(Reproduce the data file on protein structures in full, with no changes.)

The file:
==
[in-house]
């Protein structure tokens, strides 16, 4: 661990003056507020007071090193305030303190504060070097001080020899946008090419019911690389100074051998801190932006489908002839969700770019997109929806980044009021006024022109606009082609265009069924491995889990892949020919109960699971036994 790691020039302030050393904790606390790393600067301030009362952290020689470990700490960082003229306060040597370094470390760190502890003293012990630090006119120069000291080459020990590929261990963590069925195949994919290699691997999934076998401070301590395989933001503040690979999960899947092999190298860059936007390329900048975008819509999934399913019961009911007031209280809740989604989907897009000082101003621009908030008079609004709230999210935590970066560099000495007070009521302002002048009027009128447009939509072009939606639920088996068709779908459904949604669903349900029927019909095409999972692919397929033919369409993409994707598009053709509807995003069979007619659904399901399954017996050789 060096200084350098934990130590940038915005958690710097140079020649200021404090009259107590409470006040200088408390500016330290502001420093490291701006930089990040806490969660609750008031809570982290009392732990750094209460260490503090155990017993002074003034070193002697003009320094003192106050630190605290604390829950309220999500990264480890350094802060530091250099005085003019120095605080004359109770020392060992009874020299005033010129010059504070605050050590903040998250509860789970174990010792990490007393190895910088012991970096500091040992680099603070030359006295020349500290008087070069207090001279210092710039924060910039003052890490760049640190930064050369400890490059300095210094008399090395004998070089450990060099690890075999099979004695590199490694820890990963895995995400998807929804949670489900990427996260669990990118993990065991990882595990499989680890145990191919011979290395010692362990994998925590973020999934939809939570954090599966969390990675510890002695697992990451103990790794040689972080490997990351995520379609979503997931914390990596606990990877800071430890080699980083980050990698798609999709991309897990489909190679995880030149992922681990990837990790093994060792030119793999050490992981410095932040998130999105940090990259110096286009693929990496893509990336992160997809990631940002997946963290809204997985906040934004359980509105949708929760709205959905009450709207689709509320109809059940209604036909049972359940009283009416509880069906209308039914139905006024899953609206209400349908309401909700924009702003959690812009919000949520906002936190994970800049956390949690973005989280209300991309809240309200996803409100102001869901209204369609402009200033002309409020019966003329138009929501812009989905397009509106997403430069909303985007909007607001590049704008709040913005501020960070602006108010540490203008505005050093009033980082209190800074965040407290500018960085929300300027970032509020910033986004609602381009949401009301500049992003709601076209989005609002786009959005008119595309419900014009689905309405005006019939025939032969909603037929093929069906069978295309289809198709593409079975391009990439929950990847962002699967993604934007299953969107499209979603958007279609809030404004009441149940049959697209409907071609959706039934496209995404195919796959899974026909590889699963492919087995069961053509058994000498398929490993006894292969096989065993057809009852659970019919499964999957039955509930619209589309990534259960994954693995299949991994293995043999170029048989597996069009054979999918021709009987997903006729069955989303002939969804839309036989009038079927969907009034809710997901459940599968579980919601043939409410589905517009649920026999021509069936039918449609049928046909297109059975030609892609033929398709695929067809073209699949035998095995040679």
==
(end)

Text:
[in-house]
């Protein structure tokens, strides 16, 4: 661990003056507020007071090193305030303190504060070097001080020899946008090419019911690389100074051998801190932006489908002839969700770019997109929806980044009021006024022109606009082609265009069924491995889990892949020919109960699971036994 790691020039302030050393904790606390790393600067301030009362952290020689470990700490960082003229306060040597370094470390760190502890003293012990630090006119120069000291080459020990590929261990963590069925195949994919290699691997999934076998401070301590395989933001503040690979999960899947092999190298860059936007390329900048975008819509999934399913019961009911007031209280809740989604989907897009000082101003621009908030008079609004709230999210935590970066560099000495007070009521302002002048009027009128447009939509072009939606639920088996068709779908459904949604669903349900029927019909095409999972692919397929033919369409993409994707598009053709509807995003069979007619659904399901399954017996050789 060096200084350098934990130590940038915005958690710097140079020649200021404090009259107590409470006040200088408390500016330290502001420093490291701006930089990040806490969660609750008031809570982290009392732990750094209460260490503090155990017993002074003034070193002697003009320094003192106050630190605290604390829950309220999500990264480890350094802060530091250099005085003019120095605080004359109770020392060992009874020299005033010129010059504070605050050590903040998250509860789970174990010792990490007393190895910088012991970096500091040992680099603070030359006295020349500290008087070069207090001279210092710039924060910039003052890490760049640190930064050369400890490059300095210094008399090395004998070089450990060099690890075999099979004695590199490694820890990963895995995400998807929804949670489900990427996260669990990118993990065991990882595990499989680890145990191919011979290395010692362990994998925590973020999934939809939570954090599966969390990675510890002695697992990451103990790794040689972080490997990351995520379609979503997931914390990596606990990877800071430890080699980083980050990698798609999709991309897990489909190679995880030149992922681990990837990790093994060792030119793999050490992981410095932040998130999105940090990259110096286009693929990496893509990336992160997809990631940002997946963290809204997985906040934004359980509105949708929760709205959905009450709207689709509320109809059940209604036909049972359940009283009416509880069906209308039914139905006024899953609206209400349908309401909700924009702003959690812009919000949520906002936190994970800049956390949690973005989280209300991309809240309200996803409100102001869901209204369609402009200033002309409020019966003329138009929501812009989905397009509106997403430069909303985007909007607001590049704008709040913005501020960070602006108010540490203008505005050093009033980082209190800074965040407290500018960085929300300027970032509020910033986004609602381009949401009301500049992003709601076209989005609002786009959005008119595309419900014009689905309405005006019939025939032969909603037929093929069906069978295309289809198709593409079975391009990439929950990847962002699967993604934007299953969107499209979603958007279609809030404004009441149940049959697209409907071609959706039934496209995404195919796959899974026909590889699963492919087995069961053509058994000498398929490993006894292969096989065993057809009852659970019919499964999957039955509930619209589309990534259960994954693995299949991994293995043999170029048989597996069009054979999918021709009987997903006729069955989303002939969804839309036989009038079927969907009034809710997901459940599968579980919601043939409410589905517009649920026999021509069936039918449609049928046909297109059975030609892609033929398709695929067809073209699949035998095995040679």